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In deciding whether a worker is an employee under the Workers' Compensation Act, Conn. Gen. Stat. § 31-275 et seq., there is no dispute about the ultimate test. It is the right of general control of the means and methods used by the person whose status is involved.
The spouse of the decedent filed a workers' compensation claim to recover survivor benefits for the death of her husband while he was driving a taxicab in accordance with his written agreement with defendant transportation company. Her claim was dismissed as a result of a finding that, on the date of the decedent's death, he had been an independent contractor and not an employee.
In deciding whether a worker is an employee under the act, should the "relative nature of the work" test be adopted as an alternative to the "right to control" test?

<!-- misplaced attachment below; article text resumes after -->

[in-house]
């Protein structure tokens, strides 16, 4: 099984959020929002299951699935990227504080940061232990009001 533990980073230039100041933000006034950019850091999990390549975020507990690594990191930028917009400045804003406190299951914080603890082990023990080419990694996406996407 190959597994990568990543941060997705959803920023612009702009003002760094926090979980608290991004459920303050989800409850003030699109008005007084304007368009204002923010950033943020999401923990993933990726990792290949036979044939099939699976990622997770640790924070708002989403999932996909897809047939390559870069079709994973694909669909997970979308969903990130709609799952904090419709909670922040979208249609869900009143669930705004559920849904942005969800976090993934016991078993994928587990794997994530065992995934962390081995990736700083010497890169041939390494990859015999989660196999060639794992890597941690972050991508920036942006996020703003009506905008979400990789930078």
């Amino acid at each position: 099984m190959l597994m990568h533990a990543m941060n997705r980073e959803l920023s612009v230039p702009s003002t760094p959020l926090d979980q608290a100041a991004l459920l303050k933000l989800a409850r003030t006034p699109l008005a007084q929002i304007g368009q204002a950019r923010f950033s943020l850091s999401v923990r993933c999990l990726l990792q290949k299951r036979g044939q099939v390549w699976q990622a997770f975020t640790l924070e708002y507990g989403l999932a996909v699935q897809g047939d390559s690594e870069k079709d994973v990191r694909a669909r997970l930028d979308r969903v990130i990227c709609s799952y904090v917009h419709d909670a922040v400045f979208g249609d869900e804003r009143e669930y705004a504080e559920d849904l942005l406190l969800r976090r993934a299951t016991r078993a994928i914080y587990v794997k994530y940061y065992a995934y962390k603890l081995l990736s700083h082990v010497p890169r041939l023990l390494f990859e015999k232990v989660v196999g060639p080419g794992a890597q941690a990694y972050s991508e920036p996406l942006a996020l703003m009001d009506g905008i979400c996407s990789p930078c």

The court affirmed the judgment of the appellate court in denying her claim. The court declined to adopt the "relative nature of the work" test as an alternative to the "right to control" test because workers' compensation cases were governed by special rules of construction and the court found no cogent reasons to alter its long-standing judicial interpretation of the workers' compensation statute. The court held that any dual standard would complicate the administration of the system and that she failed to make any claim of constitutional vagueness of the current test. The court also found that the totality of factors of the control exercised by the transportation company indicated that the decedent was not an employee but, rather, an independent contractor.